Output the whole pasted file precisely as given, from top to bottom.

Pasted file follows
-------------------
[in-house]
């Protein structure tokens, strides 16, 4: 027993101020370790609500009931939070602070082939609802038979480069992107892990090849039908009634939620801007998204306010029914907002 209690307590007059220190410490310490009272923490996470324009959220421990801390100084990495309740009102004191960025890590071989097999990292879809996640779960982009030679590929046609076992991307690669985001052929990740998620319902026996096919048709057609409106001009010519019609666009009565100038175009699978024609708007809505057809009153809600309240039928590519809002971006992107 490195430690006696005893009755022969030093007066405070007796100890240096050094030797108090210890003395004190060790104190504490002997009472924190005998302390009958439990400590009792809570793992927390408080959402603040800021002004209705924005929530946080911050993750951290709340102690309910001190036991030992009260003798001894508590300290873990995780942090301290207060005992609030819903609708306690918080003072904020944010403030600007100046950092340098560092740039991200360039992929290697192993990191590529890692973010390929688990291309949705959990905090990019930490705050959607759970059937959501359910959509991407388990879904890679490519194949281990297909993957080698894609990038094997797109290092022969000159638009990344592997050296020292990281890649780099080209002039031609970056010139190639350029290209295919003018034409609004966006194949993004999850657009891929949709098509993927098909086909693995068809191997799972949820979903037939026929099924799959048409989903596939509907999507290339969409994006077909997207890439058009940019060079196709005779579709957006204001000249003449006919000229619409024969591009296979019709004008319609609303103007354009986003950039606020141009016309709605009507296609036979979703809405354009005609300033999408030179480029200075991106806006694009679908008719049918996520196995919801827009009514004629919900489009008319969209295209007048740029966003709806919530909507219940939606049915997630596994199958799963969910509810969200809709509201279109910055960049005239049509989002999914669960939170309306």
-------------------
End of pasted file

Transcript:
[in-house]
């Protein structure tokens, strides 16, 4: 027993101020370790609500009931939070602070082939609802038979480069992107892990090849039908009634939620801007998204306010029914907002 209690307590007059220190410490310490009272923490996470324009959220421990801390100084990495309740009102004191960025890590071989097999990292879809996640779960982009030679590929046609076992991307690669985001052929990740998620319902026996096919048709057609409106001009010519019609666009009565100038175009699978024609708007809505057809009153809600309240039928590519809002971006992107 490195430690006696005893009755022969030093007066405070007796100890240096050094030797108090210890003395004190060790104190504490002997009472924190005998302390009958439990400590009792809570793992927390408080959402603040800021002004209705924005929530946080911050993750951290709340102690309910001190036991030992009260003798001894508590300290873990995780942090301290207060005992609030819903609708306690918080003072904020944010403030600007100046950092340098560092740039991200360039992929290697192993990191590529890692973010390929688990291309949705959990905090990019930490705050959607759970059937959501359910959509991407388990879904890679490519194949281990297909993957080698894609990038094997797109290092022969000159638009990344592997050296020292990281890649780099080209002039031609970056010139190639350029290209295919003018034409609004966006194949993004999850657009891929949709098509993927098909086909693995068809191997799972949820979903037939026929099924799959048409989903596939509907999507290339969409994006077909997207890439058009940019060079196709005779579709957006204001000249003449006919000229619409024969591009296979019709004008319609609303103007354009986003950039606020141009016309709605009507296609036979979703809405354009005609300033999408030179480029200075991106806006694009679908008719049918996520196995919801827009009514004629919900489009008319969209295209007048740029966003709806919530909507219940939606049915997630596994199958799963969910509810969200809709509201279109910055960049005239049509989002999914669960939170309306």